Saturday, November 10, 2007

Lingerie Falls Victim To The Black Hand



A victim of the black hand.--

Theochrom Seris 1225-26
Postmarked 1911

A woman finds the dreaded black hand mark on her dainties. Presumably a play on Black Hand extortion which was rumored to be the start of Italian crime and the start of the mafia.

However, Jay Robert Nash, in the World Encyclopedia of Organized Crime (p. 56) argues the Black Hand was a tactic, not an organized group:
The Black Hand, despite the wild claims of newsmen and yellow journalists to the contrary, was never a formal organization with any kind of international ties. The Black Hand was never a society (although a Black Hand Society did exist for hundreds of hears in Spain as an organization designed to help the needy and to fight invaders, but died out before 1900; another Black Hand Society originated in Serbia, a secret cabal designed to establish Serbian dominance in the Balkans). The Black Hand was never tied to any of the real secret societies or criminal conspiracies, such as the Camorra, the Mafia, or the Unicone Siciliane, even thought many members of these nefarious organizations practiced the sinister ways of the Black Hand. It was simply an extortion racket practiced upon decent citizens, first in Italy and Sicily as early as the 1750's, and later in the U.S., chiefly affecting Italian-Sicilan immigrants in major metropolitan areas, especially New York, New Orleans, Philadelphia, Detroit, Chicago, St. Louis, Kansas City, and San Francisco.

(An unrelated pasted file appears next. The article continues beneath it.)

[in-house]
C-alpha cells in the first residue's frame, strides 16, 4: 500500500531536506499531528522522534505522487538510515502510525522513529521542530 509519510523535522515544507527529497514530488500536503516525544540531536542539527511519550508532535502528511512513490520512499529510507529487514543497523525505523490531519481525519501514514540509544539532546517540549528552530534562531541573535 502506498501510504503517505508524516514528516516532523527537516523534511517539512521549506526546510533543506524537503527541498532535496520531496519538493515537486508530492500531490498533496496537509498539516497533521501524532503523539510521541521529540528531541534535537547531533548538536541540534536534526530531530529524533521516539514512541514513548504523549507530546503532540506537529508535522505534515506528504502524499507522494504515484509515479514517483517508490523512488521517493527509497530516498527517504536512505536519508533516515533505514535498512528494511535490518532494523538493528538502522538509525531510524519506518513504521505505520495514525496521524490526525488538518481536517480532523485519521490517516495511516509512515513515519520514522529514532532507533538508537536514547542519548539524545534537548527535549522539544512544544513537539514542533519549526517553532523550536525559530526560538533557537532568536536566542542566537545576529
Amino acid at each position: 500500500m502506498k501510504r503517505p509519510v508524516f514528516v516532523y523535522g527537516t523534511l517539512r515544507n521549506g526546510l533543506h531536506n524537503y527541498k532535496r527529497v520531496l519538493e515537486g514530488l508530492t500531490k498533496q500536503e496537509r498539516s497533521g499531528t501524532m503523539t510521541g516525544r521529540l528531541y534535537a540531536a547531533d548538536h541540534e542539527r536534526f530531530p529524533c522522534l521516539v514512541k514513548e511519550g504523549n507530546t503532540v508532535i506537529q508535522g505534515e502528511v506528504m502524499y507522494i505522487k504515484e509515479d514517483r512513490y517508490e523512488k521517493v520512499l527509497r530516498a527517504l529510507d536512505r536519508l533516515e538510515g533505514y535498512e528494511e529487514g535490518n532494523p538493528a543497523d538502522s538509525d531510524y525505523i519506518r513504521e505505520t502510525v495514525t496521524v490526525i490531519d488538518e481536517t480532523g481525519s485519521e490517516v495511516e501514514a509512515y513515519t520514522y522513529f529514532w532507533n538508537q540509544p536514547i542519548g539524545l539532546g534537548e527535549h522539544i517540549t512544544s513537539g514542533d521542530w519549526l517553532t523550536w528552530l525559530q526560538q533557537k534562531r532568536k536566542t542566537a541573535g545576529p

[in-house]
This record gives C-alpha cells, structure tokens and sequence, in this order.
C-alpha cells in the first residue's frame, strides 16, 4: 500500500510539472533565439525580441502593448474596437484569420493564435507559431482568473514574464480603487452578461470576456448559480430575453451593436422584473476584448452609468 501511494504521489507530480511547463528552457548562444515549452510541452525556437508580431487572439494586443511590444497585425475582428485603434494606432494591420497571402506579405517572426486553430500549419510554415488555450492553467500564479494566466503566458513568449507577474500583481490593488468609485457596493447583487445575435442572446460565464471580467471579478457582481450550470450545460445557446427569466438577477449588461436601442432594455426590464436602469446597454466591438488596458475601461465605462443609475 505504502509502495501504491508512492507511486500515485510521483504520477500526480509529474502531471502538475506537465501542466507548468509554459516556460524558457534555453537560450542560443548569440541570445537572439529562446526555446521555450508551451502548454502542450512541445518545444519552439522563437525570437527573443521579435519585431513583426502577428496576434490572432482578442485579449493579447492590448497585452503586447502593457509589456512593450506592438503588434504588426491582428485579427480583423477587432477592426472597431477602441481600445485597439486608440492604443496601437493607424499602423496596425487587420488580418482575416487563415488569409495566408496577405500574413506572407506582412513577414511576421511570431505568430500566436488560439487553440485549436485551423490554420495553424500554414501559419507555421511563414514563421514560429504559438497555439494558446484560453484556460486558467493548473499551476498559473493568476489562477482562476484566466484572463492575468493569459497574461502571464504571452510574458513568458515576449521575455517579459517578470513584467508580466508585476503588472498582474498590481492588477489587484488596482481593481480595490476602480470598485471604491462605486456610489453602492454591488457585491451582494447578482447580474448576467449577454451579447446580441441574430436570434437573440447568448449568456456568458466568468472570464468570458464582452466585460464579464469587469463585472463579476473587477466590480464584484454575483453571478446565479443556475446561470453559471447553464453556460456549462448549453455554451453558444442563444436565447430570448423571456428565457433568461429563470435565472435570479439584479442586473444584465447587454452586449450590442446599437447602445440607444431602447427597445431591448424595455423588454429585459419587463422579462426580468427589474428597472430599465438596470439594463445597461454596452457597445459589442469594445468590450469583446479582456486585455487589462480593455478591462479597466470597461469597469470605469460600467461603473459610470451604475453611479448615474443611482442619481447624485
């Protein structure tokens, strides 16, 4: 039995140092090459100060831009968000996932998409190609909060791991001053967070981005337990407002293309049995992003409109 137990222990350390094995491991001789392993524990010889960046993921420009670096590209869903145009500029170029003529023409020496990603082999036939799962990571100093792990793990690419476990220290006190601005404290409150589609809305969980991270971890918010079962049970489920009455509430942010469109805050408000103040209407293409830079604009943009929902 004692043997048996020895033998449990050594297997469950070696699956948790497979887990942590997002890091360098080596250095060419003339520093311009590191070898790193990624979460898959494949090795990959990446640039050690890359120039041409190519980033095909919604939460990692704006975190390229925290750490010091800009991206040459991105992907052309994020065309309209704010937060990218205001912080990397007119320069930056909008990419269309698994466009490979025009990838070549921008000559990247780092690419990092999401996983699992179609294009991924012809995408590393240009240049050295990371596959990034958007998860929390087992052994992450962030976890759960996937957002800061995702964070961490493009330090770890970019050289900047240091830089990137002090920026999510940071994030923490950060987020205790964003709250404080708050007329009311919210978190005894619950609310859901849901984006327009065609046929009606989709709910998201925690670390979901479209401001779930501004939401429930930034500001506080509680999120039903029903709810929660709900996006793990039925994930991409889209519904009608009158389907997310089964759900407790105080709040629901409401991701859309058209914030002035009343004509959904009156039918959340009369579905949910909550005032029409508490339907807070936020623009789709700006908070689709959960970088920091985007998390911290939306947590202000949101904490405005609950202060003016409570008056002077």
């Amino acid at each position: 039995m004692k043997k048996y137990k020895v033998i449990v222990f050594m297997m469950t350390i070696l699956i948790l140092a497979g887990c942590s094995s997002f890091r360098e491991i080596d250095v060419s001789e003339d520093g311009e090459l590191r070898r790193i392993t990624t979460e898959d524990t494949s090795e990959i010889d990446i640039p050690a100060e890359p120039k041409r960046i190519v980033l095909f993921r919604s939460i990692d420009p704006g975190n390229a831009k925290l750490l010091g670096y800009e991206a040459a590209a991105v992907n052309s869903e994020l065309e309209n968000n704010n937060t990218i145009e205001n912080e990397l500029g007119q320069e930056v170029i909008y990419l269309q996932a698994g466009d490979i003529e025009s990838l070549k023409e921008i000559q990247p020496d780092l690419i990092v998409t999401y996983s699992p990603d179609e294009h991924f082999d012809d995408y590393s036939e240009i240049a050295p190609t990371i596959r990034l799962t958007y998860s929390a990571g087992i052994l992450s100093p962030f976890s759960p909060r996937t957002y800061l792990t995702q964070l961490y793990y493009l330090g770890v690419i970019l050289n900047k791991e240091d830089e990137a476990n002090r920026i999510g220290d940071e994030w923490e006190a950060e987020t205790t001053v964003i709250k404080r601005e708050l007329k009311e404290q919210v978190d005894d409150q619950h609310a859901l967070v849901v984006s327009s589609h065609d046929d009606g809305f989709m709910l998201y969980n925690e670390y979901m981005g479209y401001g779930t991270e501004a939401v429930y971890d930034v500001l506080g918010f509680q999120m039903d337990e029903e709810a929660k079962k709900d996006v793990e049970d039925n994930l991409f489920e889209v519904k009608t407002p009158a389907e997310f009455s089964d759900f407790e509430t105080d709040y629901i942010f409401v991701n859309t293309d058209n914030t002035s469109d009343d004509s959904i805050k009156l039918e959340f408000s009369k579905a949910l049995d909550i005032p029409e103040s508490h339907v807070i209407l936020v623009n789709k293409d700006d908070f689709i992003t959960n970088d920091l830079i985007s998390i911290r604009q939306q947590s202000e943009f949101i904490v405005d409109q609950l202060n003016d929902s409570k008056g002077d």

The racket was prosaic--and deadly. An anonymous Black Hander would threaten various types of violence to extort money from one, usually well-to-do, victim. These threats most often involved kidnapping a family member, threatening to blow up a business or shop, or to attack, injure, or kill a family member or the recipient of the Black Hand note. These notes were crudely written in broken English (in the U.S.) and boldly demanded a certain amount of money, with a specific instructions as to how the cash was to be delivered. The note would usually be decorated with a number of horrific symbols and images--daggers dripping blood, a bomb exploding, a gun smoking at the barrel, a skull and crossbones, a body dangling from a rope tied about the neck. The signature of the sender was invariably a hand imprinted in heavy black ink, thus the sobriquet, La Mano Nera (The Black Hand).
As for our lady with the hand printed lingerie, one can only imagine that this infers a different sort of blackmail or threat.

For more, see this article which uses the 1950 film, Black Hand (starring Gene Kelly as the Italian man seeking vengeance), to discuss the Armenian Black Hand.

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1 Comments:

Blogger deanna said...

I find this both amusing and fascinating!

2:45 PM  

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